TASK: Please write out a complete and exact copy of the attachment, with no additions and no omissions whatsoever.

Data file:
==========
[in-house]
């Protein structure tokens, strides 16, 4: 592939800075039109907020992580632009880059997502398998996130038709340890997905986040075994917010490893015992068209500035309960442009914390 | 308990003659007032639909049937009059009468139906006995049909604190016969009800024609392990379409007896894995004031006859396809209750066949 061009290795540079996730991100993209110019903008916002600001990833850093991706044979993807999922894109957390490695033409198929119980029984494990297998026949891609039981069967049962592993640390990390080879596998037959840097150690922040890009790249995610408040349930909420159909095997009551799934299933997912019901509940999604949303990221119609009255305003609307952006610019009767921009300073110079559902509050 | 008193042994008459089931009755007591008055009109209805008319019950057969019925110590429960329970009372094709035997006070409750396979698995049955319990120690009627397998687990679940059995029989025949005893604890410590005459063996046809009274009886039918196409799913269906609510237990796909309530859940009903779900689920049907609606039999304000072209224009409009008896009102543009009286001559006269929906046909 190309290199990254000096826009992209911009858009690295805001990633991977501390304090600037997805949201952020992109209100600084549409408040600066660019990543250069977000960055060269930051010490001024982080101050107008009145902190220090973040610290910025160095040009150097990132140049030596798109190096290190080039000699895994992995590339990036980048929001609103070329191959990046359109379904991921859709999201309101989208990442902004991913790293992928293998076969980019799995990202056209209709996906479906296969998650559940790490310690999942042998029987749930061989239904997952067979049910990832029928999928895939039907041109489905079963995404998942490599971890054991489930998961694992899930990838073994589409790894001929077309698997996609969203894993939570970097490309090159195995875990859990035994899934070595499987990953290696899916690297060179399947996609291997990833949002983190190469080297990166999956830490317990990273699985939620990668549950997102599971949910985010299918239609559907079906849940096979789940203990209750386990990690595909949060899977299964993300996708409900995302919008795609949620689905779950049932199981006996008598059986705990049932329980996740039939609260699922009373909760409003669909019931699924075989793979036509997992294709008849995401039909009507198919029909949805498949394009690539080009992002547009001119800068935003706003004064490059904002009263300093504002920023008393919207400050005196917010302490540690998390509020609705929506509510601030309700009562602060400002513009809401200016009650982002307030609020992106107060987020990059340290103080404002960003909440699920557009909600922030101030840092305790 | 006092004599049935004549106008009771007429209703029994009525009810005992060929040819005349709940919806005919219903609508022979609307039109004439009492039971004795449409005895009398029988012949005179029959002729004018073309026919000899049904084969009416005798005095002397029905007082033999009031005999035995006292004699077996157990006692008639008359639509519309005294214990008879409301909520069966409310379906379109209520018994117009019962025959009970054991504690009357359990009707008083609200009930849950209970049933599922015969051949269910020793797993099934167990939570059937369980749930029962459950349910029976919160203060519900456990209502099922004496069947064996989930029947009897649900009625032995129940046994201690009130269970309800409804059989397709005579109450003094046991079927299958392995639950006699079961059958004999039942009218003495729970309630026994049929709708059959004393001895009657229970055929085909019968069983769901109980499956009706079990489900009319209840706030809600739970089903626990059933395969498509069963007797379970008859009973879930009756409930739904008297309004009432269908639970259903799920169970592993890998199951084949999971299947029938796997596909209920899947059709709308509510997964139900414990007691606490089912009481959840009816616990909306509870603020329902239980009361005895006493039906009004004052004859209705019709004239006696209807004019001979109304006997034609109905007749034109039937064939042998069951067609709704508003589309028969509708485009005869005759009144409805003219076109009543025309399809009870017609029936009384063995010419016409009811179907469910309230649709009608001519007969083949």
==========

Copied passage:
[in-house]
């Protein structure tokens, strides 16, 4: 592939800075039109907020992580632009880059997502398998996130038709340890997905986040075994917010490893015992068209500035309960442009914390 | 308990003659007032639909049937009059009468139906006995049909604190016969009800024609392990379409007896894995004031006859396809209750066949 061009290795540079996730991100993209110019903008916002600001990833850093991706044979993807999922894109957390490695033409198929119980029984494990297998026949891609039981069967049962592993640390990390080879596998037959840097150690922040890009790249995610408040349930909420159909095997009551799934299933997912019901509940999604949303990221119609009255305003609307952006610019009767921009300073110079559902509050 | 008193042994008459089931009755007591008055009109209805008319019950057969019925110590429960329970009372094709035997006070409750396979698995049955319990120690009627397998687990679940059995029989025949005893604890410590005459063996046809009274009886039918196409799913269906609510237990796909309530859940009903779900689920049907609606039999304000072209224009409009008896009102543009009286001559006269929906046909 190309290199990254000096826009992209911009858009690295805001990633991977501390304090600037997805949201952020992109209100600084549409408040600066660019990543250069977000960055060269930051010490001024982080101050107008009145902190220090973040610290910025160095040009150097990132140049030596798109190096290190080039000699895994992995590339990036980048929001609103070329191959990046359109379904991921859709999201309101989208990442902004991913790293992928293998076969980019799995990202056209209709996906479906296969998650559940790490310690999942042998029987749930061989239904997952067979049910990832029928999928895939039907041109489905079963995404998942490599971890054991489930998961694992899930990838073994589409790894001929077309698997996609969203894993939570970097490309090159195995875990859990035994899934070595499987990953290696899916690297060179399947996609291997990833949002983190190469080297990166999956830490317990990273699985939620990668549950997102599971949910985010299918239609559907079906849940096979789940203990209750386990990690595909949060899977299964993300996708409900995302919008795609949620689905779950049932199981006996008598059986705990049932329980996740039939609260699922009373909760409003669909019931699924075989793979036509997992294709008849995401039909009507198919029909949805498949394009690539080009992002547009001119800068935003706003004064490059904002009263300093504002920023008393919207400050005196917010302490540690998390509020609705929506509510601030309700009562602060400002513009809401200016009650982002307030609020992106107060987020990059340290103080404002960003909440699920557009909600922030101030840092305790 | 006092004599049935004549106008009771007429209703029994009525009810005992060929040819005349709940919806005919219903609508022979609307039109004439009492039971004795449409005895009398029988012949005179029959002729004018073309026919000899049904084969009416005798005095002397029905007082033999009031005999035995006292004699077996157990006692008639008359639509519309005294214990008879409301909520069966409310379906379109209520018994117009019962025959009970054991504690009357359990009707008083609200009930849950209970049933599922015969051949269910020793797993099934167990939570059937369980749930029962459950349910029976919160203060519900456990209502099922004496069947064996989930029947009897649900009625032995129940046994201690009130269970309800409804059989397709005579109450003094046991079927299958392995639950006699079961059958004999039942009218003495729970309630026994049929709708059959004393001895009657229970055929085909019968069983769901109980499956009706079990489900009319209840706030809600739970089903626990059933395969498509069963007797379970008859009973879930009756409930739904008297309004009432269908639970259903799920169970592993890998199951084949999971299947029938796997596909209920899947059709709308509510997964139900414990007691606490089912009481959840009816616990909306509870603020329902239980009361005895006493039906009004004052004859209705019709004239006696209807004019001979109304006997034609109905007749034109039937064939042998069951067609709704508003589309028969509708485009005869005759009144409805003219076109009543025309399809009870017609029936009384063995010419016409009811179907469910309230649709009608001519007969083949």